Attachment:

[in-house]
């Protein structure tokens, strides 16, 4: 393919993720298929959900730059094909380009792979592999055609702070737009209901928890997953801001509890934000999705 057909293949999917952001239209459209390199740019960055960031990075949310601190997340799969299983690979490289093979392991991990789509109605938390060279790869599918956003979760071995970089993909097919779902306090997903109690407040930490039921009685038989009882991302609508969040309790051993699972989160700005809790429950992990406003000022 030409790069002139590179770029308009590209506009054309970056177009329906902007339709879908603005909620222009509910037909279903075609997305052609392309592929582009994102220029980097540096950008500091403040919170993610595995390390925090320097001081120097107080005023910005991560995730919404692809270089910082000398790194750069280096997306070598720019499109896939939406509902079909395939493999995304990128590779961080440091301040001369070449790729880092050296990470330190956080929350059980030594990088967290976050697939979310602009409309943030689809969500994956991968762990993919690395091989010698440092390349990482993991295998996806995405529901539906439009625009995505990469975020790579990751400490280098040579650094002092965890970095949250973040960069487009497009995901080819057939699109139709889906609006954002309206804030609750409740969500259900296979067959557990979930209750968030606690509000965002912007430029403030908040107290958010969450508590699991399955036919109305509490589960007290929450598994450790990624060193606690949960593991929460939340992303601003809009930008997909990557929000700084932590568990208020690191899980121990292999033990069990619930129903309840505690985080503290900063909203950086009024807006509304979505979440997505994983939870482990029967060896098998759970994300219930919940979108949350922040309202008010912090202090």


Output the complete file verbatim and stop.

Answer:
[in-house]
């Protein structure tokens, strides 16, 4: 393919993720298929959900730059094909380009792979592999055609702070737009209901928890997953801001509890934000999705 057909293949999917952001239209459209390199740019960055960031990075949310601190997340799969299983690979490289093979392991991990789509109605938390060279790869599918956003979760071995970089993909097919779902306090997903109690407040930490039921009685038989009882991302609508969040309790051993699972989160700005809790429950992990406003000022 030409790069002139590179770029308009590209506009054309970056177009329906902007339709879908603005909620222009509910037909279903075609997305052609392309592929582009994102220029980097540096950008500091403040919170993610595995390390925090320097001081120097107080005023910005991560995730919404692809270089910082000398790194750069280096997306070598720019499109896939939406509902079909395939493999995304990128590779961080440091301040001369070449790729880092050296990470330190956080929350059980030594990088967290976050697939979310602009409309943030689809969500994956991968762990993919690395091989010698440092390349990482993991295998996806995405529901539906439009625009995505990469975020790579990751400490280098040579650094002092965890970095949250973040960069487009497009995901080819057939699109139709889906609006954002309206804030609750409740969500259900296979067959557990979930209750968030606690509000965002912007430029403030908040107290958010969450508590699991399955036919109305509490589960007290929450598994450790990624060193606690949960593991929460939340992303601003809009930008997909990557929000700084932590568990208020690191899980121990292999033990069990619930129903309840505690985080503290900063909203950086009024807006509304979505979440997505994983939870482990029967060896098998759970994300219930919940979108949350922040309202008010912090202090």